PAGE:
Apr 8, 2011

Tariana Turia and abortion (updated)

Tariana Turia, in perhaps the most bizarre political episode of the week, tabled an amendment seeking to appoint a raving lunatic to the Abortion Supervisory Committee. Luckily the vote failed, but what is most concerning is this from Turia:

In addressing the House, Mrs Turia said the issue of abortion was central to family well-being. "The protection and preservation of whakapapa and genealogy is fundamental to the broken health of our whanau".

I do not think abortion undermines the notion of whakapapa. Cultural values are fluid and change over time in response to changing circumstances. Maori inhabit a vastly different world and the notion of whakapapa has not remained static. Turia is allowing a very narrow interpretation of whakapapa to inform her views on what is essentially a health issue.

"I think about the precious heartbeat of every child, and I think about the comment that Ngati Whatua leader Naida Glavish once made, that there is no such thing as an unwanted mokopuna."

This is true, but a distraction from the real issue. Abortion is about a woman’s right to chose. It is unwise to allow an emotive assertion to obscure objective judgement.

Turia is undoubtedly a social conservative. It worries me when I see Maori values advancing socially conservative policy. Maori were and are pragmatists. Just because we lost some aspects of our culture and struggle to maintain others does not mean we have to hold onto to what we still have with an iron grip. Values and ideas are meant to change.


  1. The Maori Party has from my experience always taken a highly conservative view on this. A lot of Maori and Pacific people feel very strongly abortion should not be allowed.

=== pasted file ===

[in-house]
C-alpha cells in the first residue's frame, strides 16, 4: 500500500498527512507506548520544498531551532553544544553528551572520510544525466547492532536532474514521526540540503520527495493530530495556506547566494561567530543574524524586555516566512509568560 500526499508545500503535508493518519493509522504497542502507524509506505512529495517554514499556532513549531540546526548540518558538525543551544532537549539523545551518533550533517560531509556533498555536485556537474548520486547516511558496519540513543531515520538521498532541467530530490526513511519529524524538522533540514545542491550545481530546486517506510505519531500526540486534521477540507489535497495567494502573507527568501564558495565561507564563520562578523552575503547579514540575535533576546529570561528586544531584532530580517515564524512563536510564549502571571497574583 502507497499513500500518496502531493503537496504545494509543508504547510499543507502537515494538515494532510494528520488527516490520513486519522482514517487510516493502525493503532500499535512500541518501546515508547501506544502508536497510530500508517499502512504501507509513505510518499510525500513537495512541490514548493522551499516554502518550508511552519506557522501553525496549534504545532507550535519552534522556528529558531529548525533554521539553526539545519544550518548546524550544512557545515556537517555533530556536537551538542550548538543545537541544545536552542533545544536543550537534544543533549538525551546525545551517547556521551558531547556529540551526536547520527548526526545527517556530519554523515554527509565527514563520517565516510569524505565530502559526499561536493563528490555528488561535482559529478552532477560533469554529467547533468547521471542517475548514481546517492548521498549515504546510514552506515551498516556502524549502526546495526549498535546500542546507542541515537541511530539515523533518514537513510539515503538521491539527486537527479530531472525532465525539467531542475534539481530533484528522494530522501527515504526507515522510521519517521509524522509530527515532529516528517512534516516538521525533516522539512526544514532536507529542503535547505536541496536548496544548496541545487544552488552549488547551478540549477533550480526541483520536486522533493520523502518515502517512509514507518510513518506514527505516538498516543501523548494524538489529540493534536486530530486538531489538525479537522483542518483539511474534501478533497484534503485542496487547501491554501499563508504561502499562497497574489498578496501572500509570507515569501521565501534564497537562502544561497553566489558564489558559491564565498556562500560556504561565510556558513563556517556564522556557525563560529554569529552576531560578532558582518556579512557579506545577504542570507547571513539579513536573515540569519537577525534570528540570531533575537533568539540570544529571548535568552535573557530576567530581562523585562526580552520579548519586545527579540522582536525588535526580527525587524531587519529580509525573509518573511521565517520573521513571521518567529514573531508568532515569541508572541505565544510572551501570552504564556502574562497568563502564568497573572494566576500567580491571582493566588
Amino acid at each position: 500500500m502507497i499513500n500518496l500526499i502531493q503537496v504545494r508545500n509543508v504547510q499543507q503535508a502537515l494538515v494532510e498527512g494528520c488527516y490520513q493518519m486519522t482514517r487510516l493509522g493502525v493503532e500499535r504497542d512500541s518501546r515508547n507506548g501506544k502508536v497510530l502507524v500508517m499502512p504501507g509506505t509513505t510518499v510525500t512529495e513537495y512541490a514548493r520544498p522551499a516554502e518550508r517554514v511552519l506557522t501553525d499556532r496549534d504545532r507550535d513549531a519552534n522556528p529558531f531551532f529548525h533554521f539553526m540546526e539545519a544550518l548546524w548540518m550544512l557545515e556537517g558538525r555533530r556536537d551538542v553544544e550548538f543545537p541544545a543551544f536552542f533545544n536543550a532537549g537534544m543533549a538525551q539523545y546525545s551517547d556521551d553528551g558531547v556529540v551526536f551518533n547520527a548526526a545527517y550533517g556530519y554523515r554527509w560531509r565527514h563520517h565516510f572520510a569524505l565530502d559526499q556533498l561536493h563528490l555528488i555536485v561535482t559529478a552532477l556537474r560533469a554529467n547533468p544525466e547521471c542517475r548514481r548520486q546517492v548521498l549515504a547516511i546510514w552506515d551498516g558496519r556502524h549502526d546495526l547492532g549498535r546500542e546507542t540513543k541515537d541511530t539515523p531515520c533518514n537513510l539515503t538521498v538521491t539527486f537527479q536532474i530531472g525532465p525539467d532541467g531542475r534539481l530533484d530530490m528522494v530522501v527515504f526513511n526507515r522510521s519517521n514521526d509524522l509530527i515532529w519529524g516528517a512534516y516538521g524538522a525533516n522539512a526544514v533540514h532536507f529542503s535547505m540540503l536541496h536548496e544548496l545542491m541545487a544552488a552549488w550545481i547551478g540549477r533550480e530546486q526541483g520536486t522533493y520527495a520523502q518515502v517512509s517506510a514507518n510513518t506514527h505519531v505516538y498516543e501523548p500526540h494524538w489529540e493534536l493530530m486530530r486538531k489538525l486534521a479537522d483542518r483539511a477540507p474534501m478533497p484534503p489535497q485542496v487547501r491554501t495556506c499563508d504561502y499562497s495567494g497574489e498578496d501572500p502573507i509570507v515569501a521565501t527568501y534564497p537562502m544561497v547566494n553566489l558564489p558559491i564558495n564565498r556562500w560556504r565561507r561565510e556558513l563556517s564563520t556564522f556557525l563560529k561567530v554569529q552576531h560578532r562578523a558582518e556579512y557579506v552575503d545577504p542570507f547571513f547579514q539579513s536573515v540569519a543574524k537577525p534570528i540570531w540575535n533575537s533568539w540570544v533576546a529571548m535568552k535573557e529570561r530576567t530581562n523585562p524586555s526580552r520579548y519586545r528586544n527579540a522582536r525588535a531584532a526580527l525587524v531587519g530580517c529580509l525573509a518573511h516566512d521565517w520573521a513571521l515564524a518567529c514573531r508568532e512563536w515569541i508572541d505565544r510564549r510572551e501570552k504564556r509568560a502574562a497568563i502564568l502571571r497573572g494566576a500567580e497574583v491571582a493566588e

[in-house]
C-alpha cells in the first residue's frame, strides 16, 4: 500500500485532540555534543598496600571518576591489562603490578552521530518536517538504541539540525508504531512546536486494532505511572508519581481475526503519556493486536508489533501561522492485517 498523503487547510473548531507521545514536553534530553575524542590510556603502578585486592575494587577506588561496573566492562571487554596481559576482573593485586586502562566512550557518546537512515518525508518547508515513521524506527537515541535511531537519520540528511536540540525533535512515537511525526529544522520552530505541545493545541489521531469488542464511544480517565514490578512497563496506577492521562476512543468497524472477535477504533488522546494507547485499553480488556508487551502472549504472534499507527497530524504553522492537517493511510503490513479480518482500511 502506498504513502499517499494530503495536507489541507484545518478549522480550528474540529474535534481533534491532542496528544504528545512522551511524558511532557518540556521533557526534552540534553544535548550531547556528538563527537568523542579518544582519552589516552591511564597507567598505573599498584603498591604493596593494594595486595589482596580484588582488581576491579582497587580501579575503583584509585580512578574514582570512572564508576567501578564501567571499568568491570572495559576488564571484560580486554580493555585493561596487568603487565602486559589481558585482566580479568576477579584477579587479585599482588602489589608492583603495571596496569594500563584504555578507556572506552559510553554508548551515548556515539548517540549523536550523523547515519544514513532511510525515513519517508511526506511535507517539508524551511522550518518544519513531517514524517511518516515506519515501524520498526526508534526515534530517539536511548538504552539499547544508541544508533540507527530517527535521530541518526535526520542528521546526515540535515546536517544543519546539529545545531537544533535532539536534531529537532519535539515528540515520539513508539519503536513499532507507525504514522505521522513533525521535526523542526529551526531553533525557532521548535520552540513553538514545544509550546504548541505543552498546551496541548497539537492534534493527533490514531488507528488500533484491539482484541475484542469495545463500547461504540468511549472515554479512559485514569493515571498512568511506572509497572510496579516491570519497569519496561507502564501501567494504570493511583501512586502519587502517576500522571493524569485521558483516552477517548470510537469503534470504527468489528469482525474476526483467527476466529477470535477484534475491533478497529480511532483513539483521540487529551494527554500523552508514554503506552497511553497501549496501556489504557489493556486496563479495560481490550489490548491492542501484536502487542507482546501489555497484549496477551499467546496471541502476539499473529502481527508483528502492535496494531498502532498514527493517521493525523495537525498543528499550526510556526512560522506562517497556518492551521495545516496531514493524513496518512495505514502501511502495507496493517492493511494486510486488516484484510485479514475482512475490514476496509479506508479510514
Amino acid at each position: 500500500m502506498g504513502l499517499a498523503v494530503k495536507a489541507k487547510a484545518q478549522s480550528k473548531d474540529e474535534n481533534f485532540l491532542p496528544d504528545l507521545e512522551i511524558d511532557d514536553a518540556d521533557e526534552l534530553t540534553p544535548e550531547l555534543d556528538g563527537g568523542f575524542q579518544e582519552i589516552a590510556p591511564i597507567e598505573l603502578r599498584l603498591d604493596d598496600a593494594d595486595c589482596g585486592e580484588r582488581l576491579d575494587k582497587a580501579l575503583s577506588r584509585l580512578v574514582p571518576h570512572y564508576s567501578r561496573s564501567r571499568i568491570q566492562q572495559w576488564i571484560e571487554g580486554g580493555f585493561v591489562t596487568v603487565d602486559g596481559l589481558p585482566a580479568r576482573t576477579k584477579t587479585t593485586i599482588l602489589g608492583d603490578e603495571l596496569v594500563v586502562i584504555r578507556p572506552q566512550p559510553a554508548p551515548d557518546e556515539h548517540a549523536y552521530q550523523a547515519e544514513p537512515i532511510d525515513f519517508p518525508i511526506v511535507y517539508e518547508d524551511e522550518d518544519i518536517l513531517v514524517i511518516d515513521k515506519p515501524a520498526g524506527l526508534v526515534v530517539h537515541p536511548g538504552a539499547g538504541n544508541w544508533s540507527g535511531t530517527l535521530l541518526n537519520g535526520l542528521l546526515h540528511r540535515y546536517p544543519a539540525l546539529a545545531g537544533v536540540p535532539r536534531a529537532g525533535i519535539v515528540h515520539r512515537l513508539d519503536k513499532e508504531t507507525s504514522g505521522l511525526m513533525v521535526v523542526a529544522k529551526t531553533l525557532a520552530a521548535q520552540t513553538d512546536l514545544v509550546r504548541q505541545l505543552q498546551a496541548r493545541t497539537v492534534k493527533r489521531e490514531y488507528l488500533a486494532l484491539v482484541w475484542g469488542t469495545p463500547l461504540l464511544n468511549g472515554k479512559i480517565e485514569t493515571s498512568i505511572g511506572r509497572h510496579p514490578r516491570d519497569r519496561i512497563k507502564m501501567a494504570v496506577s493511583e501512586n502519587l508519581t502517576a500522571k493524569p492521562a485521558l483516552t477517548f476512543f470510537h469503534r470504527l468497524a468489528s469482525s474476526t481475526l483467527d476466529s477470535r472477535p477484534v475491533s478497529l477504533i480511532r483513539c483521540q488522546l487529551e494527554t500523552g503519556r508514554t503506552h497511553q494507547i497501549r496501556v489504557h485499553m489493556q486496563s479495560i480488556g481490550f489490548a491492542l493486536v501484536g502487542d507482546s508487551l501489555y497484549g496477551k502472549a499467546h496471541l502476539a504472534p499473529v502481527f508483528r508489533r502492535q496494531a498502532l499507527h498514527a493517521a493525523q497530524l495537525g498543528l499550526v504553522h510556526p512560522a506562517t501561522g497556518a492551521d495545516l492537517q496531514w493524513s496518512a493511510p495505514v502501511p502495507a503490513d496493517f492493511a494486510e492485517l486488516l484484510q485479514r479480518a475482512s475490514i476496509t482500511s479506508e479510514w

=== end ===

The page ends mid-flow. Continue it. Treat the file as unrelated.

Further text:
2. Kia ora Rob,

    Really. I guess that sounds about right though. You are right in saying many Pasifika people feel very strongly about abortion, however I am unsure Maori share such depth of feeling, anecdotally speaking.

  3. Claims about what particular ethnic/cultural/racial groups feel about abortion are curious. What do they mean, REALLY? Pasifika people are slightly over-represented in the abortion stats (i.e. percentage of abortions higher than their percentage in the population). Given that, do these claims mean their LEADERS feel strongly? Their churches? Does it mean that women from those groups "that feel strongly about abortion", yet who seek abortion care anyway (since many do), suffer more hardship seeking abortion care than others -- more shame, secrecy -- BECAUSE of these oft stated generalisations about their communities "caring more"? Does repeating those claims make it harder for them? Perhaps we need to do some generalisation-busting on this.

  4. Hey Morgan - would you mind if I added this to the blogswarm at the Hand Mirror? You don't mention the blogswarm specifically, but it's really on point.

    Anonymous - From memory Pacific people are more than slightly over represented - I think Pacific women have 12% of abortions, and PI are 6% of the population (although it wouldn't be quite as stark if you adjusted for % of popultaion in reproductive age possibly). But I totally agree with your point and think it's an important one.

  5. "Abortion is about a woman’s right to chose. It is unwise to allow an emotive assertion to obscure objective judgement."

    Best oxymoron of the century! An emotive assertion of a subjective opinion as fact is really 'objective judgement'. Maybe Aunty Tari really does know best, aye?